BBQ is in Moberg Smokers founder Sunny Moberg’s bones – pure and simple – the “meat, smoke, love” kind. He was born into a BBQ family and that family is mighty proud of him and the BBQ business he’s built for himself today. Take a look at Moberg.
Once a week, Moberg sets a cutting torch onto the surface of steel containers that once held one thousand gallons of flammable fuel. These propane tanks, delivered to Moberg’s shop in Dripping Springs by the trailer load, are all salvaged. Some were decommissioned decades ago.
It seems counterintuitive to introduce fire to such a container, but Moberg is used to it. “I’ve been cutting into tanks for twenty years,” he tells me. I ask him whether he worries about an explosion from unreleased propane, a gas that’s heavier than air, sitting in the tanks after all these years. “I don’t want to say I get too comfortable,” Moberg says, adding, “I say a little prayer before cutting into each one.”
What was once considered trash is now in high demand. The popularity of smokers made from propane tanks has risen right along with the Texas-style barbecue boom across the state and the world. Instead of discussing smoker size by length, width, or cubic inches, it’s gallons that have become the most recognizable unit.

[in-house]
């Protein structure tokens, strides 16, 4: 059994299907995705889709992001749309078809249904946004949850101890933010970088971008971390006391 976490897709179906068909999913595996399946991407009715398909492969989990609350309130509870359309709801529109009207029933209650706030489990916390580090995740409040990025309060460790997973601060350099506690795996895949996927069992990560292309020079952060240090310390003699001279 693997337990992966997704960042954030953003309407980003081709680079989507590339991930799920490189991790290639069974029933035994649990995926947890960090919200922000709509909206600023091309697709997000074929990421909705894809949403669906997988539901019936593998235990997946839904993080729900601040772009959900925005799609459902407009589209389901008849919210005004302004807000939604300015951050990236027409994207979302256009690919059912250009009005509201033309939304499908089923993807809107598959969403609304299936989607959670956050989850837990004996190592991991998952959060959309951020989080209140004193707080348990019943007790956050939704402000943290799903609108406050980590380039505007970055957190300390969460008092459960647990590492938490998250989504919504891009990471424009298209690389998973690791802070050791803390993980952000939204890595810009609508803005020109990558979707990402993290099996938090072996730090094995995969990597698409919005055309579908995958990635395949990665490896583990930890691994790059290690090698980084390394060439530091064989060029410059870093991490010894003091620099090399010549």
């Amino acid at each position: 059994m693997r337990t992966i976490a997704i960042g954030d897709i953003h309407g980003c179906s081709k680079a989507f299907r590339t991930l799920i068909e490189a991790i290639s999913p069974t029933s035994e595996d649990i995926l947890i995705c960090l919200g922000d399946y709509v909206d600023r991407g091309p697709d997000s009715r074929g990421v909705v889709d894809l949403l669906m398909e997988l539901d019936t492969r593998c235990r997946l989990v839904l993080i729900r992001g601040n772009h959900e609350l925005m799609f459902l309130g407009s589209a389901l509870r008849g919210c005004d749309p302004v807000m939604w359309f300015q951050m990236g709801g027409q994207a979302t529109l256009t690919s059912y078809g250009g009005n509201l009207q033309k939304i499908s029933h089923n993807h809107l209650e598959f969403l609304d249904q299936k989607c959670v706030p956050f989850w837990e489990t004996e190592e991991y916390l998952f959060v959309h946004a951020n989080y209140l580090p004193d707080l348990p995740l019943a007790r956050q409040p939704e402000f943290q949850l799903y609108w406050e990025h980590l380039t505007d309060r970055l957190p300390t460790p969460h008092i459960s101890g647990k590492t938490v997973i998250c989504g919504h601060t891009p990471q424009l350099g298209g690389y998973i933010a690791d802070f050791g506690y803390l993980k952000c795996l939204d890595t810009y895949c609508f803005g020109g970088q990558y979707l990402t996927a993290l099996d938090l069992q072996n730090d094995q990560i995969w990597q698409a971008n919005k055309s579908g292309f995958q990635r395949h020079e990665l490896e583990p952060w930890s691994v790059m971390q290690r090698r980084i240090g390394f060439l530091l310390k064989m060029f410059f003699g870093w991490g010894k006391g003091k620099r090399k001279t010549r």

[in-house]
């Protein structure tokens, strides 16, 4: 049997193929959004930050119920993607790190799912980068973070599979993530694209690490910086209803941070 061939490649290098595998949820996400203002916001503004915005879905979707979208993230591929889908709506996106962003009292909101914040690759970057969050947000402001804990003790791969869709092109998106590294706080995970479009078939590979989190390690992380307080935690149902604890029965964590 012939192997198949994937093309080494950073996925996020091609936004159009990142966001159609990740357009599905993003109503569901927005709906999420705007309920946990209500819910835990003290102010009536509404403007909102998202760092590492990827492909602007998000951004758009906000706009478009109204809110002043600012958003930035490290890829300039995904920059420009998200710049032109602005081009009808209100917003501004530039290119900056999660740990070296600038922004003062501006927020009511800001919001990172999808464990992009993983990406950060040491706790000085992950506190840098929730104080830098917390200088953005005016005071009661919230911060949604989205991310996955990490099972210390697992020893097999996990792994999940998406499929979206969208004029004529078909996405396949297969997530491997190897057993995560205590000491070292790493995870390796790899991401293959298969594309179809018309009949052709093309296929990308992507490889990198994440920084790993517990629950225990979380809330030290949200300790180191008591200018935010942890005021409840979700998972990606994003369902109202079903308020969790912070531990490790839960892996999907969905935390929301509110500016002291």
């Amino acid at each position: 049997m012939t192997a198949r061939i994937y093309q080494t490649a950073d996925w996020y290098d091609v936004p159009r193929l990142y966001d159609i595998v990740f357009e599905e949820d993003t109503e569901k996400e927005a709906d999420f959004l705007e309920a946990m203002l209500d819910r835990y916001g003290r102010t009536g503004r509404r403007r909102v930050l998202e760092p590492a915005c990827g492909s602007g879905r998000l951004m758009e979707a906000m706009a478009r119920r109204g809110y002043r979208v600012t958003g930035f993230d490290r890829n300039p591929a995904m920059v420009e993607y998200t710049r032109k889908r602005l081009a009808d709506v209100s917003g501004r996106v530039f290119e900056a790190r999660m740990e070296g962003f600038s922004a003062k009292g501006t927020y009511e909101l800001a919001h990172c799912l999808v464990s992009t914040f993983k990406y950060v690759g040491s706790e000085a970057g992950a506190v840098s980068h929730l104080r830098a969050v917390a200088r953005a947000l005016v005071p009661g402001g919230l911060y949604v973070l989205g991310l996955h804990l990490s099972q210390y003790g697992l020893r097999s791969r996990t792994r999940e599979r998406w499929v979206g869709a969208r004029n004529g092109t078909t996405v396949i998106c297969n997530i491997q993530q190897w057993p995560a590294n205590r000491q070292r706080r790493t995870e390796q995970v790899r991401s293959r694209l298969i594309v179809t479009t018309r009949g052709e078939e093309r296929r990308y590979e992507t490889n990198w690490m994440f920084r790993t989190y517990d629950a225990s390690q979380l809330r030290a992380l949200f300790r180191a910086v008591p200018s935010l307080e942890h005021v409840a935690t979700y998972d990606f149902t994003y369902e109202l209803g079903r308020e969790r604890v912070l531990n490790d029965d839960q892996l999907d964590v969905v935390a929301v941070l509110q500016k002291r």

One-thousand-gallon smokers are the big ones inside many restaurant smokehouses. They also come in five-hundred and 250-hundred-gallon sizes, but the latter are often cut in half to serve as fireboxes for the big boys. All of them are getting harder to find.
Moberg, who owns Moberg Smokers, says he used to find them for free, but salvage yards have gotten wise to the popularity of propane tanks. The 16-foot-long tubes, with half spheres on either end, have become the badge proving a new barbecue joint’s wood-cooking bonafides.
Moberg Smokers unique look
Beauty shots of one-thousand-gallon smokers in barbecue joints all over the world—Moberg has smokers headed to Australia, New Zealand, and Canada currently—have become almost as popular as photos of the barbecue itself. Moberg is now paying anywhere from $300 to $1,200 for a one-thousand-gallon propane tank. He even jokes, “There may be a day where I’ll have to buy from the manufacturer,” but quickly adds that the older ones are prized because the walls of the tanks are thicker, making for more efficient smokers. They’re a finite commodity.
As the grandson of Albert C. “Smokey” Denmark, the founder of Smokey Denmark’s Smoked Meats Co., Moberg says, “I have smoking in my genes.” The first smoker he ever built was for himself, made from a water heater, and he describes it as “a horrible smoker.”
He built another from a propane tank in 1992 after a customer brought it to him. It was an improvement, but he didn’t think much about making a career out of it then. Moberg’s welding skills were focused on building trailers. It took a Texas pitmaster to first make these smokers a real commercial venture.
Moberg’s real love has always been building smokers – the kind pitmaster’s dreams are made. His customer base is coast-to-coast, includes some of the top BBQ “joints” in the United States, and are now accepting international orders.